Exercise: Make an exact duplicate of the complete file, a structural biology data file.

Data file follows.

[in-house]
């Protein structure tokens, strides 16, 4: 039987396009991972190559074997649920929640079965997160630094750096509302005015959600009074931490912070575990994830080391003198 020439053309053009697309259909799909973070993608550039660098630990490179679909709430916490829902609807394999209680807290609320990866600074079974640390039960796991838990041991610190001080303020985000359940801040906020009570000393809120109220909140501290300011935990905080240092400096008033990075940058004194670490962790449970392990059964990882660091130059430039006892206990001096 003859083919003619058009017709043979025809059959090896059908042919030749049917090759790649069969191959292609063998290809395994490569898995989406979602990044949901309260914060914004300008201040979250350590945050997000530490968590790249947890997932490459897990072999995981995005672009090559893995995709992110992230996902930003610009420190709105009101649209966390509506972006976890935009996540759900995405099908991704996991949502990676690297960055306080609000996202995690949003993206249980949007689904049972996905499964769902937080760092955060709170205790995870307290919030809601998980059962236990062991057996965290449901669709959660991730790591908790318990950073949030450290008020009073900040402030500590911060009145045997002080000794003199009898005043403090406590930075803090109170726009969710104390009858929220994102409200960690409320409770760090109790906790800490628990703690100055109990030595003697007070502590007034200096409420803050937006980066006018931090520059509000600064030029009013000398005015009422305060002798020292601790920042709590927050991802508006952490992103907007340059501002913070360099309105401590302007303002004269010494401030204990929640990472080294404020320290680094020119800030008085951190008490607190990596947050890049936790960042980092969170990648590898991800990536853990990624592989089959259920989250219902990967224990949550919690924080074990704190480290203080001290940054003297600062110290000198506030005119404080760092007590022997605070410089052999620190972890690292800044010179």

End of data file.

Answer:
[in-house]
């Protein structure tokens, strides 16, 4: 039987396009991972190559074997649920929640079965997160630094750096509302005015959600009074931490912070575990994830080391003198 020439053309053009697309259909799909973070993608550039660098630990490179679909709430916490829902609807394999209680807290609320990866600074079974640390039960796991838990041991610190001080303020985000359940801040906020009570000393809120109220909140501290300011935990905080240092400096008033990075940058004194670490962790449970392990059964990882660091130059430039006892206990001096 003859083919003619058009017709043979025809059959090896059908042919030749049917090759790649069969191959292609063998290809395994490569898995989406979602990044949901309260914060914004300008201040979250350590945050997000530490968590790249947890997932490459897990072999995981995005672009090559893995995709992110992230996902930003610009420190709105009101649209966390509506972006976890935009996540759900995405099908991704996991949502990676690297960055306080609000996202995690949003993206249980949007689904049972996905499964769902937080760092955060709170205790995870307290919030809601998980059962236990062991057996965290449901669709959660991730790591908790318990950073949030450290008020009073900040402030500590911060009145045997002080000794003199009898005043403090406590930075803090109170726009969710104390009858929220994102409200960690409320409770760090109790906790800490628990703690100055109990030595003697007070502590007034200096409420803050937006980066006018931090520059509000600064030029009013000398005015009422305060002798020292601790920042709590927050991802508006952490992103907007340059501002913070360099309105401590302007303002004269010494401030204990929640990472080294404020320290680094020119800030008085951190008490607190990596947050890049936790960042980092969170990648590898991800990536853990990624592989089959259920989250219902990967224990949550919690924080074990704190480290203080001290940054003297600062110290000198506030005119404080760092007590022997605070410089052999620190972890690292800044010179």